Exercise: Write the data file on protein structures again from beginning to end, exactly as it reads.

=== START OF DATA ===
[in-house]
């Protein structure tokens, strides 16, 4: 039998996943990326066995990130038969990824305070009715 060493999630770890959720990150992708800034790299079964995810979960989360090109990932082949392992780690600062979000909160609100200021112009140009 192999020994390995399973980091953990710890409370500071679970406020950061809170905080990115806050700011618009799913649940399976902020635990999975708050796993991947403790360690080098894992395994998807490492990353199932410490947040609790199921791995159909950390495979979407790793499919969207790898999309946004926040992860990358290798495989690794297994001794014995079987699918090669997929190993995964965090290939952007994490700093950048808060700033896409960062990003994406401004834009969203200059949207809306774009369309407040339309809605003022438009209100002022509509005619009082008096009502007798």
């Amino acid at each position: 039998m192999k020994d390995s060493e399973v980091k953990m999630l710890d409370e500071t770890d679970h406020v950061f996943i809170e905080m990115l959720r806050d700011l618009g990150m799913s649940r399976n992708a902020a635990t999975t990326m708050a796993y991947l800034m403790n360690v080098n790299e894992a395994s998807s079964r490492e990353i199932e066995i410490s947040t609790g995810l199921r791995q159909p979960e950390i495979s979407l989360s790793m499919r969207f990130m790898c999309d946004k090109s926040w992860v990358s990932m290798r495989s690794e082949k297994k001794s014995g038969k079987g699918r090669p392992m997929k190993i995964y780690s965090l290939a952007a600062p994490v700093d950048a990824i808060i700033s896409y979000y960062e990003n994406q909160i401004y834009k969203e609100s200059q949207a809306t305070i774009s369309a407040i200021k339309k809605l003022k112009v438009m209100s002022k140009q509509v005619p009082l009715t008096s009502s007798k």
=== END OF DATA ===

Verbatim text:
[in-house]
């Protein structure tokens, strides 16, 4: 039998996943990326066995990130038969990824305070009715 060493999630770890959720990150992708800034790299079964995810979960989360090109990932082949392992780690600062979000909160609100200021112009140009 192999020994390995399973980091953990710890409370500071679970406020950061809170905080990115806050700011618009799913649940399976902020635990999975708050796993991947403790360690080098894992395994998807490492990353199932410490947040609790199921791995159909950390495979979407790793499919969207790898999309946004926040992860990358290798495989690794297994001794014995079987699918090669997929190993995964965090290939952007994490700093950048808060700033896409960062990003994406401004834009969203200059949207809306774009369309407040339309809605003022438009209100002022509509005619009082008096009502007798």
């Amino acid at each position: 039998m192999k020994d390995s060493e399973v980091k953990m999630l710890d409370e500071t770890d679970h406020v950061f996943i809170e905080m990115l959720r806050d700011l618009g990150m799913s649940r399976n992708a902020a635990t999975t990326m708050a796993y991947l800034m403790n360690v080098n790299e894992a395994s998807s079964r490492e990353i199932e066995i410490s947040t609790g995810l199921r791995q159909p979960e950390i495979s979407l989360s790793m499919r969207f990130m790898c999309d946004k090109s926040w992860v990358s990932m290798r495989s690794e082949k297994k001794s014995g038969k079987g699918r090669p392992m997929k190993i995964y780690s965090l290939a952007a600062p994490v700093d950048a990824i808060i700033s896409y979000y960062e990003n994406q909160i401004y834009k969203e609100s200059q949207a809306t305070i774009s369309a407040i200021k339309k809605l003022k112009v438009m209100s002022k140009q509509v005619p009082l009715t008096s009502s007798k």